Chillin'Competition

Relaxing whilst doing Competition Law is not an Oxymoron

#ThrowbackThursday

with 3 comments

A large number of antitrust lawyers are attending side-parties and receiving all sorts of prizes at the ABA Antitrust Spring Meeting this week.

For those of you who have asked, we are not there as were dissapointed to see that the program did not feature the “high” point from last years’s conference… See here  😉

 

 

Written by Alfonso Lamadrid

30 March 2017 at 8:01 am

Posted in Uncategorized

3 Responses

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  1. got the email with the winners: apparently Bill Kovavic was member of the jury which awarded the title of best article on general antitrust to … an article co-authored by Bill Kovavic. Did I read well?

    Sampi

    30 March 2017 at 9:01 am

  2. Welll, yes, but the article is good and his co-author deserves the credit. Plus it was an inevitable outcome considering that the rival individual article (“Trump Antitrust”) in the category was not an individual article (actually, not even an article…). In any event, let’s not take these things too seriously. There are many more dubious awards around than these, which at least have the merit of making some publications freely available to anyone interested.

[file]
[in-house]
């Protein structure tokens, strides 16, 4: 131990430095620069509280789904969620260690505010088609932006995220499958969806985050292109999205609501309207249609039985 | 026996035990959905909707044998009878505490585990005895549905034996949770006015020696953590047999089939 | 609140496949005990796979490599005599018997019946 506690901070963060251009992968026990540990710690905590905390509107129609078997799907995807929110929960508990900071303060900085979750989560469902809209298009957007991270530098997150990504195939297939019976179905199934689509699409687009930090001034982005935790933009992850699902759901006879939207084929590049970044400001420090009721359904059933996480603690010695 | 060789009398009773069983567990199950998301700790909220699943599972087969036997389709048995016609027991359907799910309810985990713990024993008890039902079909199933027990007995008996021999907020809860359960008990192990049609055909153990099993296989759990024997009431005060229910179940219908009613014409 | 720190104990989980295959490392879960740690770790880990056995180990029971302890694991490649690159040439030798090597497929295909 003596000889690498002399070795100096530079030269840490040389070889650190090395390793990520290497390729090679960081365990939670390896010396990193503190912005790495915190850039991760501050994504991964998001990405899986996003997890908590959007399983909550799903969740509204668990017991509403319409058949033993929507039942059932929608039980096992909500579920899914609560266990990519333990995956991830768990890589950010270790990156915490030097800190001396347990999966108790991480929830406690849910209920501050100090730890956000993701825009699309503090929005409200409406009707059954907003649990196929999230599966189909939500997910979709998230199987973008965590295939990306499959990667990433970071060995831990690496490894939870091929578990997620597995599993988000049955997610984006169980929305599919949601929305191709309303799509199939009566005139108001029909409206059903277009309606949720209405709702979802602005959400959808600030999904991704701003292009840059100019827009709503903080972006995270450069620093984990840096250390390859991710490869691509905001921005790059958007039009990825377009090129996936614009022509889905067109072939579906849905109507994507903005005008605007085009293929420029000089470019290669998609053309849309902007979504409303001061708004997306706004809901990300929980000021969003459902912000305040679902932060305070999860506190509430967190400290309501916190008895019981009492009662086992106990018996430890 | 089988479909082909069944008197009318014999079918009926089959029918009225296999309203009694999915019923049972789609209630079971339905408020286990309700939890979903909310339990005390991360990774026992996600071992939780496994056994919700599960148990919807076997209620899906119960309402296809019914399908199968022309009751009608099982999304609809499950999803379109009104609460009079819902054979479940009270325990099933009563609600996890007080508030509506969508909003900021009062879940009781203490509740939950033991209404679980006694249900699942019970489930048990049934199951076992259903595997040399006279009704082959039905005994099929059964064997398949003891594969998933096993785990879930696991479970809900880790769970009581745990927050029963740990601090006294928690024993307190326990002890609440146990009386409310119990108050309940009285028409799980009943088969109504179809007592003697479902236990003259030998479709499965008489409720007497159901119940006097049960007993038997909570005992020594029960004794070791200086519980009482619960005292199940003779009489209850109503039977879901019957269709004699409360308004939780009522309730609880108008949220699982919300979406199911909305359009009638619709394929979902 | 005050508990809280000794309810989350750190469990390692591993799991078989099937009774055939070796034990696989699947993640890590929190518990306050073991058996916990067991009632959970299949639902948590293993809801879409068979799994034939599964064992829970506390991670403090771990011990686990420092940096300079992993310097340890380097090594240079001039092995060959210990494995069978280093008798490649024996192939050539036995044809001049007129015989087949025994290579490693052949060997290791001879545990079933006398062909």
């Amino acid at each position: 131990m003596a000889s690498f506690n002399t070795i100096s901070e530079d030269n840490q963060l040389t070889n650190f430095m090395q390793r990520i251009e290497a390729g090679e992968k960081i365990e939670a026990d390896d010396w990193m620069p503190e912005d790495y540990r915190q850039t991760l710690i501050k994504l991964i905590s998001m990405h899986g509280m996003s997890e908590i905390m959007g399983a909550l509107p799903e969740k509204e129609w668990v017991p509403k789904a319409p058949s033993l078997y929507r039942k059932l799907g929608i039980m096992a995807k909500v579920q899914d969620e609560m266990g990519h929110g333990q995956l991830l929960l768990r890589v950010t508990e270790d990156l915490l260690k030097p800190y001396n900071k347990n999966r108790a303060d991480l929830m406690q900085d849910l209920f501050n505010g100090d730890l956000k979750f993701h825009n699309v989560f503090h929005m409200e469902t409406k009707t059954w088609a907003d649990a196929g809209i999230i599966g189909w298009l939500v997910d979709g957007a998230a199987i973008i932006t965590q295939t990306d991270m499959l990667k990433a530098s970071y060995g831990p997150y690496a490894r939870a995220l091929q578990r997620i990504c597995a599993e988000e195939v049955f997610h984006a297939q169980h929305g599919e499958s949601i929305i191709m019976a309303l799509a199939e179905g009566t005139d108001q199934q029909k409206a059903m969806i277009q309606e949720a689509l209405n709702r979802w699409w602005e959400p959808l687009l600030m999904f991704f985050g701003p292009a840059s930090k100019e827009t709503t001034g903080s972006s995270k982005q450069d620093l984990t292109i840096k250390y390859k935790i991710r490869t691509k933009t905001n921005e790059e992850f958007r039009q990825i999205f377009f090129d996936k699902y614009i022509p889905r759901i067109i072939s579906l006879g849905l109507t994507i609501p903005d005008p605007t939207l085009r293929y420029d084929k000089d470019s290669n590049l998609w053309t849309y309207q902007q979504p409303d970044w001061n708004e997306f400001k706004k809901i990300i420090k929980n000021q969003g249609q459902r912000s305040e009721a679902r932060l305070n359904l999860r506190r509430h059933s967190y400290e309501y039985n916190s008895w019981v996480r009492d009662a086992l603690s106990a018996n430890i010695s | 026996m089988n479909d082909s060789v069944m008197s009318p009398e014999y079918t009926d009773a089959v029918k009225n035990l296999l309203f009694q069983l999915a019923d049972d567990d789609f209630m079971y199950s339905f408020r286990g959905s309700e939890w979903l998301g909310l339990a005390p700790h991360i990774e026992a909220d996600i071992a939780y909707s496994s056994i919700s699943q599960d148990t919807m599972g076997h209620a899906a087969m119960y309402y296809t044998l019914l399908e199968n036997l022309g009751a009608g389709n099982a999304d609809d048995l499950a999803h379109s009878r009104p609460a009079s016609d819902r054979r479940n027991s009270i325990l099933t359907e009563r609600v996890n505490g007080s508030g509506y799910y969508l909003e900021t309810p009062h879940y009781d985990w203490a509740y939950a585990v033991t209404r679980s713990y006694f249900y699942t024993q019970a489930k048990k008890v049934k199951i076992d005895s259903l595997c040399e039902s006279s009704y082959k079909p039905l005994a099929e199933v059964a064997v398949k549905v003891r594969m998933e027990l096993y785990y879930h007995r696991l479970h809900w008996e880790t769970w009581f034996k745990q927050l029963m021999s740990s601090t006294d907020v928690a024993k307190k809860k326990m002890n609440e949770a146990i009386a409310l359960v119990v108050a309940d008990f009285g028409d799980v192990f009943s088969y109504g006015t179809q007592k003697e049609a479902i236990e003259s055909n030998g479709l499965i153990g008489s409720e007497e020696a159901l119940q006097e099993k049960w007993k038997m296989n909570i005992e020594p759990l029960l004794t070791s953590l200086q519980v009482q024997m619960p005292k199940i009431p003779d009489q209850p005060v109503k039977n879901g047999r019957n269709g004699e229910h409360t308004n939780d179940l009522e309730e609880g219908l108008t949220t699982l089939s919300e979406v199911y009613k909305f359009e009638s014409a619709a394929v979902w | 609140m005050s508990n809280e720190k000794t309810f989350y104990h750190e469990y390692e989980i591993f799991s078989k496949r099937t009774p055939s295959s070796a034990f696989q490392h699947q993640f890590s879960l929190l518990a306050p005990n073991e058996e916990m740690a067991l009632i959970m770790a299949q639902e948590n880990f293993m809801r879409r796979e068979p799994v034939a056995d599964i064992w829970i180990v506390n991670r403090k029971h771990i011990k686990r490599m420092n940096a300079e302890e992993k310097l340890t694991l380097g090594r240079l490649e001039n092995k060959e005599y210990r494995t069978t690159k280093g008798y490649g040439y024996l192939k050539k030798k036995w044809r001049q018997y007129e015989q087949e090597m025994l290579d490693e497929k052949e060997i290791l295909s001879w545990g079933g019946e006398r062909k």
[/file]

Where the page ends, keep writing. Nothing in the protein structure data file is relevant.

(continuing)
Alfonso Lamadrid

    30 March 2017 at 9:41 am

  3. OK. I do not question the quality of that article. Nor (obviously) do I question the qualities of Mr Kovavic (well-known and appreciated by the whole antitrust community). Furthermore, it is clear we are not talking about a Nobel Prize or the like… yet, if a competition/prize is organized then perhaps it is worth to try and make it as credible as possible. Wouldn’t you agree? Moreover, the fact that the competing article was not even a real article is not very convincing. Are you telling me that there were no other articles published in the entire 2016, the dozens and dozens of antitrust journals published worldwide, that could compete against the winning article? In other words, the fact that the runner up did not really qualify for the category chosen is, to my humble opinion, pointless: they could have chosen other articles for that category ! I do not claim to have the knowledge of the jury members on these matters but, still, I have read quite a few good articles in 2016 that could have potentially fallen in the category of ‘general antitrust’. (To be clear: I’m just playing devil’s advocate). If these prizes/competitions wants to have some credibility, they should probably avoid having persons that award prizes to themselves. It reminds me of the lawyers that pay to be allowed to deliver a speech in a conference.

    Sampi

    30 March 2017 at 10:01 am


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